• Code scanning: If your company provides an app or other software product, privacy code scanning can automatically identify what personal data your software collects and shares.

These activities can form part of a wider data mapping exercise. Creating a data map is a crucial way to learn how data flows through your organization. Your RoPA can derive from your data map.

You might find gaps in the information people provide. For example, people might not know how long they store certain types of personal data. Make a plan to close these gaps.

Recording Information

Once you start gathering information about your company’s data processing practices, you’ll need to record the information in your RoPA.

You should keep your RoPA in electronic form, not on paper, as you’ll need to update it regularly.

There are two main approaches to creating a RoPA:

  • Spreadsheets: Manually entering information into a spreadsheet can be time-consuming and unreliable. However, this method might work best for small companies with simple processing operations.
  • Automation: Privado can automatically create data inventories, map data flows, and export the relevant information into a RoPA. Automation is likely the best solution for most organizations.

Whatever approach you take, your RoPA must be formal, well-organized, and kept up-to-date.

Maintaining Your RoPA

A RoPA is not a “point in time” exercise. Your RoPA is a live document that requires regular reviews and updates.

Maintaining your RoPA might involve:

  • Regular reviews with stakeholders. Ask if teams have adopted any new processing activities not yet included in the RoPA. High-risk activities might require quarterly reviews, whereas lower-risk activities could merit annual or biannual reviews.
  • Syncing data protection impact assessments (DPIAs) with your RoPA to ensure new processing activities are recorded.
  • Linking your vendor risk management program with your RoPA to ensure you’re recording data flows and recipients.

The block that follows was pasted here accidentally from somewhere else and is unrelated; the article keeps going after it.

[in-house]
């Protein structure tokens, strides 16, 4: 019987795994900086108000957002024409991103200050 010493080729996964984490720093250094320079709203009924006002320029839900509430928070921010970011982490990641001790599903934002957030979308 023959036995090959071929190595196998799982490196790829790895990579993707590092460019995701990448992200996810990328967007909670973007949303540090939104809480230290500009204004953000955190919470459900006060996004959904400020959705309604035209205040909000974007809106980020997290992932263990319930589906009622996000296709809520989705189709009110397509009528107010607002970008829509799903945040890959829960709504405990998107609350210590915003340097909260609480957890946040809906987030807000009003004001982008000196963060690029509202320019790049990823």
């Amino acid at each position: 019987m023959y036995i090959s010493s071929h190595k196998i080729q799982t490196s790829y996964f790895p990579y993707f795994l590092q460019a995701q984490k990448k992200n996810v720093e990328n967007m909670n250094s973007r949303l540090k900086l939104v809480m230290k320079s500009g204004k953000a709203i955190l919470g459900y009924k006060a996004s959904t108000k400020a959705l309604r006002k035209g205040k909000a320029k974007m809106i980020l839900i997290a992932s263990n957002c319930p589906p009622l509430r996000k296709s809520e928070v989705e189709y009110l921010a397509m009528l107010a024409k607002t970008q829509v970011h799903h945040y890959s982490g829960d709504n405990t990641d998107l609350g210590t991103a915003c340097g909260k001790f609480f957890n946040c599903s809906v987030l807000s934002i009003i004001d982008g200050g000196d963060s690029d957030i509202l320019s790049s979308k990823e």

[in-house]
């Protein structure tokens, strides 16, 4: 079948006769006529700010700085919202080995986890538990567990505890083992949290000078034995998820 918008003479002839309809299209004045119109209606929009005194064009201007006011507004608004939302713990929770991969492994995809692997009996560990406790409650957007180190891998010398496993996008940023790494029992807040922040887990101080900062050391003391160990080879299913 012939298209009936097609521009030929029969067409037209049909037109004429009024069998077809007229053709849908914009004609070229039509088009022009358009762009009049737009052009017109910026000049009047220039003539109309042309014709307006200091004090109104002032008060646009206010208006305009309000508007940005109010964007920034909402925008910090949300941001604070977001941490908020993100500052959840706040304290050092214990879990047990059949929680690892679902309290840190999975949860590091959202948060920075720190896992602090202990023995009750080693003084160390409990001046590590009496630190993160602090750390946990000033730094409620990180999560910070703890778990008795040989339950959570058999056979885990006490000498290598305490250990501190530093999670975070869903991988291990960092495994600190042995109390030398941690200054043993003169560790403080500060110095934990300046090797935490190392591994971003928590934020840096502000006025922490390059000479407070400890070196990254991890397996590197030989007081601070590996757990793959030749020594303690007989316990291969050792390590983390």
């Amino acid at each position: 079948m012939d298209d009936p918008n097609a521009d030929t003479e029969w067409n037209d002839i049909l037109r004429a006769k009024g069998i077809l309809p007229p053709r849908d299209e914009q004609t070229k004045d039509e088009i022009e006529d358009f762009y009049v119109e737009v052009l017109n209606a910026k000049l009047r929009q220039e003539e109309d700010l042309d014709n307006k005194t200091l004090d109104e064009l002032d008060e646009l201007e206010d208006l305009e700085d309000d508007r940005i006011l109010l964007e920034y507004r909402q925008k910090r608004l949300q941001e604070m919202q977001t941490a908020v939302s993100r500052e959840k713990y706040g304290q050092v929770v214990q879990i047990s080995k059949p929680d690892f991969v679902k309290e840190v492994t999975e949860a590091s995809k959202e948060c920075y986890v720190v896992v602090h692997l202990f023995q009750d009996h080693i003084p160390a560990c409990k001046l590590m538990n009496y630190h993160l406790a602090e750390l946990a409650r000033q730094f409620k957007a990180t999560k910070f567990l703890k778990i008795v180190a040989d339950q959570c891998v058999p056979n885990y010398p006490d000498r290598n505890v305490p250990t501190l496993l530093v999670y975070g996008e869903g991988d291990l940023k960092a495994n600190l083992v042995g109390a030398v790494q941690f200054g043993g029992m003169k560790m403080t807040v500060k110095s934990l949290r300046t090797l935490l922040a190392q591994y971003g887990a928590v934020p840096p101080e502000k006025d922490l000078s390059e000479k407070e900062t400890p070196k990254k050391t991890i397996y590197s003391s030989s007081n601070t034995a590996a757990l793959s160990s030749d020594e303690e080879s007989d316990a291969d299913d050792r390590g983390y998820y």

Privado’s assessment automation solution can help bring together all aspects of your privacy management program and ensure your RoPA includes everything required.

What to Include in Your RoPA

We’ve considered when a RoPA is required and how to start creating a RoPA. But what information should you include in your RoPA?

Article 30 of the GDPR lists the RoPA requirements for: 

  • Controllers: Organizations that decide why and how to process personal data, and 
  • Processors: Organizations that process personal data on behalf of a controller.

The GDPR lists the minimum information required in a RoPA. You might want to include further information if it’s useful for your operations.

Controller RoPA Requirements

Under Article 30, a controller must include the following information in its RoPA:

  • The name and contact details of the controller (and its data protection officer, if relevant), and any joint controllers.
  • The purposes of the processing (why the controller processes personal data, e.g. “sending customers marketing emails”).
  • The categories of data subjects (e.g. “subscription customers”) and personal data (e.g. “email addresses”).
  • The categories of recipients of the personal data (e.g. “email marketing providers”—you can also specify vendors or other recipients, e.g. “MailChimp”).
  • Details of any international transfers of personal data, including the relevant third country and safeguard (e.g. “United States, standard contractual clauses”).
  • Personal data storage periods (e.g. “until the data subject unsubscribes” or “two years”).
  • Details of any data security safeguards (e.g. “encryption in transit and at rest”).

It can also be useful to record other information, such as the legal basis for processing different types of personal data.

Processor RoPA Requirements

A processor must include the following information in its RoPA:

  • The name and contact details of the processor (and its data protection officer, if relevant), plus the names and contact details of each of its controllers.
  • The categories of processing carried out for each controller (e.g. “storing customer email addresses, sending marketing emails”).
  • Details of any international transfers of personal data, including the relevant third country and safeguard (e.g. “United States, standard contractual clauses”).
  • Details of any data security safeguards (e.g. “encryption in transit and at rest”).

Creating Your Article 30 RoPA

A RoPA is a crucial part of GDPR compliance and a great way to help manage privacy in your organization.

A RoPA can also help meet requirements under other laws, such as the California Consumer Privacy Act (CCPA) or Canada’s Personal Information Protection and Electronic Documents Act (PIPEDA).

A RoPA can also help compliance with standards such as the NIST Privacy Framework or ISO/IEC 27001.

Remember to include people from across your organization when developing your RoPA, and consider using automated tools to keep your RoPA up-to-date.

Guide to article 30 under GDPR
Posted by
Robert Bateman
April 20, 2023

Robert is a writer covering privacy, security, and AI. He is a respected voice on privacy and has covered and has been working in the field since 2017.